In a landmark ruling with implications for the future of Proposition 65 enforcement, the US District Court for the Eastern District of California has preliminarily enjoined any person from filing or prosecuting lawsuits seeking cancer warnings for acrylamide on food and beverage products sold in California. The ruling stops hundreds of enforcement actions in their tracks, bodes well for the ultimate end of Proposition 65 acrylamide lawsuits, and has implications for other listed chemicals.
The California Office of Environmental Health Hazard Assessment (OEHHA) added acrylamide to the Proposition 65 list of carcinogens in 1990, but acrylamide was not detected in foods until 2002. Acrylamide is not intentionally added to food products but is formed naturally when some foods are cooked or otherwise processed with heat. Common sources of acrylamide in the human diet include breakfast cereals, coffee, crackers, whole grains breads, roasted asparagus, roasted nuts, and prune juice. The near-ubiquitous nature of the chemical in everyday food and beverage products has made it a prime target for Proposition 65 enforcement. Since 2002, private enforcers have served more than one thousand pre-litigation notices of violation concerning acrylamide in food and beverage products, reaping millions of dollars in settlements.
In October 2019, the California Chamber of Commerce (CalChamber) filed a lawsuit against the California Attorney General in federal district court challenging the Proposition 65 warning requirement for cancer as applied to acrylamide in food and beverage products. CalChamber alleges that these compelled warnings are not "purely factual and uncontroversial" and thus violate the First Amendment prohibition against compelled commercial speech.
After amending its pleadings and surviving a motion to dismiss, CalChamber sought a preliminary injunction prohibiting the Attorney General and private enforcers of Proposition 65 from filing or prosecuting new lawsuits to enforce the warning requirement for cancer as applied to acrylamide in food and beverage products. CalChamber argued that under the US Supreme Court's decision in Zauderer v. Office of Disciplinary Counsel, 471 U.S. 626 (1985), the government cannot compel commercial speakers to disclose information about their products that is not "purely factual and uncontroversial." CalChamber argued that a warning that acrylamide in food is "known to the State to cause cancer" is not purely factual and uncontroversial, because no governmental or scientific agency has classified acrylamide as a "known" human carcinogen, and scientific studies in humans have found no reliable evidence that exposure to acrylamide through the diet is associated with any risk of developing cancer. CalChamber presented expert testimony from an epidemiologist and a toxicologist, and a key state scientist admitted that California does not know that acrylamide causes cancer in humans.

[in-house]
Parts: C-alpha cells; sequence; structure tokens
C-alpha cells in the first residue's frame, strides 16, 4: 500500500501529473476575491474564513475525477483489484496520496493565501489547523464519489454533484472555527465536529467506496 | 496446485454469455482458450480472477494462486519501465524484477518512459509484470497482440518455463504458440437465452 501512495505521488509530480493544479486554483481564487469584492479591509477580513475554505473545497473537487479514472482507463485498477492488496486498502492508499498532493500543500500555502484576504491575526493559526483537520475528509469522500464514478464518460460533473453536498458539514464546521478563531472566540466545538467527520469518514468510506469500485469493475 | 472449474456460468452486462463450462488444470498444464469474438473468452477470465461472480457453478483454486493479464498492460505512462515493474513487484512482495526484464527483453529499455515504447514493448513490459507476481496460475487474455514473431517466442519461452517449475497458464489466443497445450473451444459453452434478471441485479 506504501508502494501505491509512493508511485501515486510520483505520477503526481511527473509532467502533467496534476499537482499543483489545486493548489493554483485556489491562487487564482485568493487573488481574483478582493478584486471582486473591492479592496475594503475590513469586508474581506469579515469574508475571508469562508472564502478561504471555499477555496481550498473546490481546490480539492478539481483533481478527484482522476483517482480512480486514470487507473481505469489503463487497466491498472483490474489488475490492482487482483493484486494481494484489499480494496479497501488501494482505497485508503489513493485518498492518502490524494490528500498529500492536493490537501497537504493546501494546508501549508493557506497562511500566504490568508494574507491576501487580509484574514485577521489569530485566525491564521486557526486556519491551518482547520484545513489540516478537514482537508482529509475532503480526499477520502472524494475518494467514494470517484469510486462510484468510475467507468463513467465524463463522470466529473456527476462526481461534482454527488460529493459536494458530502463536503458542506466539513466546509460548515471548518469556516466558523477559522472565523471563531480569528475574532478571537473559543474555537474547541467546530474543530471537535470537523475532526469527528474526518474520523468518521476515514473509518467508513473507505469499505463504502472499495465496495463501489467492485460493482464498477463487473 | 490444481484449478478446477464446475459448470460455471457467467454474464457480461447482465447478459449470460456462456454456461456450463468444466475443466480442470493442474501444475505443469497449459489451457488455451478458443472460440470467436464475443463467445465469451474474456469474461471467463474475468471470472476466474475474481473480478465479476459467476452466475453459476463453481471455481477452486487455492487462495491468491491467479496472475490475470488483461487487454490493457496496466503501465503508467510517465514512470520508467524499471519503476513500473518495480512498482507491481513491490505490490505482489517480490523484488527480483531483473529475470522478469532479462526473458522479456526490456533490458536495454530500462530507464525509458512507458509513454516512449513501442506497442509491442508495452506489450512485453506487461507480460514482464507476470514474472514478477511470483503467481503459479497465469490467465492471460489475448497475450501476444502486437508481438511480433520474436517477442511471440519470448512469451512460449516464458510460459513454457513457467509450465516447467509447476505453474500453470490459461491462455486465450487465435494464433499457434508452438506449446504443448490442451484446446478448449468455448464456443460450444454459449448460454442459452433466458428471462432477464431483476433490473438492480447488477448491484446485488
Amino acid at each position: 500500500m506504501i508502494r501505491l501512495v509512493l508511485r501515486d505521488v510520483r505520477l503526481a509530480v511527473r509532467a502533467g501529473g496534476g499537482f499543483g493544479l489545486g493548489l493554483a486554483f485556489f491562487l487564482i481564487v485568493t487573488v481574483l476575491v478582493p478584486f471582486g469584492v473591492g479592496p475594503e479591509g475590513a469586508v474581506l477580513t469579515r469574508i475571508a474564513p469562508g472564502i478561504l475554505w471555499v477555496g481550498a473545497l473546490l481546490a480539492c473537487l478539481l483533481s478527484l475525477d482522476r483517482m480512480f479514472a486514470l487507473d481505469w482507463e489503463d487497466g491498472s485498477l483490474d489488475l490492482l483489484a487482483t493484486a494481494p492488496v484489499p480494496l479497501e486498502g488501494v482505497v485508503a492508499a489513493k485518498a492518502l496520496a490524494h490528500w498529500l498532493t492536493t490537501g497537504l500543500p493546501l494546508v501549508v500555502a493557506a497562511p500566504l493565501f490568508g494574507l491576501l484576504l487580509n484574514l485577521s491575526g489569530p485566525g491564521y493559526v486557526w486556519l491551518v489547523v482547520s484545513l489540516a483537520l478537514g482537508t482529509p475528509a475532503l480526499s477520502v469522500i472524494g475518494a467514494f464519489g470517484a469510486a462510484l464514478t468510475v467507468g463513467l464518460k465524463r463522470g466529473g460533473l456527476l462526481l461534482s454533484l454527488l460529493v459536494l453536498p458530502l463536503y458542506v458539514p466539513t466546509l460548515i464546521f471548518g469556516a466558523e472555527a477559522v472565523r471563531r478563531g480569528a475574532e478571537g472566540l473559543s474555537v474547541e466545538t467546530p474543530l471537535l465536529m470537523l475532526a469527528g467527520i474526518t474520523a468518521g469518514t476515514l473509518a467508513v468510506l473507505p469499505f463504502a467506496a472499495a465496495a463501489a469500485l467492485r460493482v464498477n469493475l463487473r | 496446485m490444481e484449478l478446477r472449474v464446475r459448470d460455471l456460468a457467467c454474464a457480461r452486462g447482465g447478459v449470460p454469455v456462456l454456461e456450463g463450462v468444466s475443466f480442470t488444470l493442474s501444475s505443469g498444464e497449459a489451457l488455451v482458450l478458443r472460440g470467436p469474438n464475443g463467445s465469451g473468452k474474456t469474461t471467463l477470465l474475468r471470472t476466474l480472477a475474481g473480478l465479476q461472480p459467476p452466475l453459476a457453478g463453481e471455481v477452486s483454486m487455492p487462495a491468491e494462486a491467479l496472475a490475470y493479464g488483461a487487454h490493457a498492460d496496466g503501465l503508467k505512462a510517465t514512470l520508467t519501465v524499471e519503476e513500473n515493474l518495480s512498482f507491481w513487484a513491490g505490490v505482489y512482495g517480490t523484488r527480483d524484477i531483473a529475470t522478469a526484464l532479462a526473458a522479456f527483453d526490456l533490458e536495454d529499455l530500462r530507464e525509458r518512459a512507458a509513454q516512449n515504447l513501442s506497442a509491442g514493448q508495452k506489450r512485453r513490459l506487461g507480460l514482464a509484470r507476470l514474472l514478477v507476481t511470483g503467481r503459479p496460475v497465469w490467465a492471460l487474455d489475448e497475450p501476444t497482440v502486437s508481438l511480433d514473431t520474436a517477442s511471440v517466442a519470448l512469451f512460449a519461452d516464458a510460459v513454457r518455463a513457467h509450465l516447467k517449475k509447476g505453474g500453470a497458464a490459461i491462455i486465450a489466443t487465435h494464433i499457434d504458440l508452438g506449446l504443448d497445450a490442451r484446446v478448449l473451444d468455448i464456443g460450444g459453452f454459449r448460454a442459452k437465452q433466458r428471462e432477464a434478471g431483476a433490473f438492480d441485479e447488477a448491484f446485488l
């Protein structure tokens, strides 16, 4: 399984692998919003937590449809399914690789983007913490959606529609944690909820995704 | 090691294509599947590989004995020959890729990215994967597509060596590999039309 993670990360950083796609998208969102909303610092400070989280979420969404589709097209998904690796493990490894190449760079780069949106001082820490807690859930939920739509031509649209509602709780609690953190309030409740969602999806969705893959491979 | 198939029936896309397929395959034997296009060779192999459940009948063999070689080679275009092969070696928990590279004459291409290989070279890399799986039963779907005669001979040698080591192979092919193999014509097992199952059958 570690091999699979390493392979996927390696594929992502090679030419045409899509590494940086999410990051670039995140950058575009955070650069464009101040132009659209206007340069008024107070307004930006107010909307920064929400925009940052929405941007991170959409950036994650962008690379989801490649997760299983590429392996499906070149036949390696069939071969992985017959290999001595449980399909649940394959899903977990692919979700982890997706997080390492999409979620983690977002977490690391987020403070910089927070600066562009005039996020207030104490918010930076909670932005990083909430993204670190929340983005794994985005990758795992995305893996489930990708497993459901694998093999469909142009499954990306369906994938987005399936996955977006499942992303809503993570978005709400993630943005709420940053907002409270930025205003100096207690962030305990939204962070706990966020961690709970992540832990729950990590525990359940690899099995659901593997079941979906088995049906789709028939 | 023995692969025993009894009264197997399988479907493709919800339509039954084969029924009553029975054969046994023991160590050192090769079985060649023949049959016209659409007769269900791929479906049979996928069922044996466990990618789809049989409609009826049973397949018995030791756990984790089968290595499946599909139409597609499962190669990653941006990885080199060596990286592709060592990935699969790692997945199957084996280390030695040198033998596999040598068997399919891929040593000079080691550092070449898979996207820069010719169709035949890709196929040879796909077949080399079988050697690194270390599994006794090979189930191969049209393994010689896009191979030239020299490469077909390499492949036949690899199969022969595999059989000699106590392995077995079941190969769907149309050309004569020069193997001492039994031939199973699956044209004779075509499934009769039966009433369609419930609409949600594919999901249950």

The court agreed that CalChamber was likely to succeed on the merits, holding that "[a]t this stage of the case, the State has not shown this warning is purely factual and uncontroversial." The court reasoned that although there was some evidence to support an inference that acrylamide increases the risk of cancer in humans (such as laboratory experiments in mice and rats), "dozens of epidemiological studies have failed to tie human cancer to a diet of food containing acrylamide," and the Proposition 65 "safe harbor warning is controversial because it elevates one side of a legitimately unresolved scientific debate about whether eating foods and drinks containing acrylamide increases the risk of cancer."
The court also rejected the Attorney General's argument that California businesses were free to use an alternative warning to avoid the constitutional infirmity, reasoning that the State could not "put the burden on commercial speakers to draft a warning that both protects their right not to speak and complies with Proposition 65." Thus, the court explained: "If the seas beyond the safe harbor are so perilous that no one risks a voyage, then the State has either compelled speech that is not purely factual, or its regulations impose an undue burden." In either case, the court concluded, the State had not carried its burden to show that Proposition 65 warnings for acrylamide in food are constitutional under Zauderer.
The court further concluded that CalChamber's members' would suffer irreparable harm if new Proposition 65 enforcement actions could be filed while CalChamber's lawsuit was pending, and that this harm outweighed the State's and the public's interest in those enforcement actions. The court explained: "Because the Chamber has a 'colorable First Amendment claim,' it has demonstrated it 'likely will suffer irreparable harm' if Proposition 65 warnings against acrylamide can be enforced while this litigation is pending."
Accordingly, the court granted CalChamber's motion for a preliminary injunction, holding: "While this action is pending and until a further order of this court, no person may file or prosecute a new lawsuit to enforce the Proposition 65 warning requirement for cancer as applied to acrylamide in food and beverage products." The court's ruling immediately halts hundreds of pending—but not yet filed—private enforcement efforts, providing much-needed relief to businesses faced with a persistent threat of civil penalties and costly litigation. The court explained, however, that its order does not alter any existing consent decrees, settlements, or other agreements related to Proposition 65 warning requirements.
The preliminary injunction was issued in California Chamber of Commerce v. Becerra, No. 2:19-cv-02019-KJM-JDP. CalChamber is represented by the authors.
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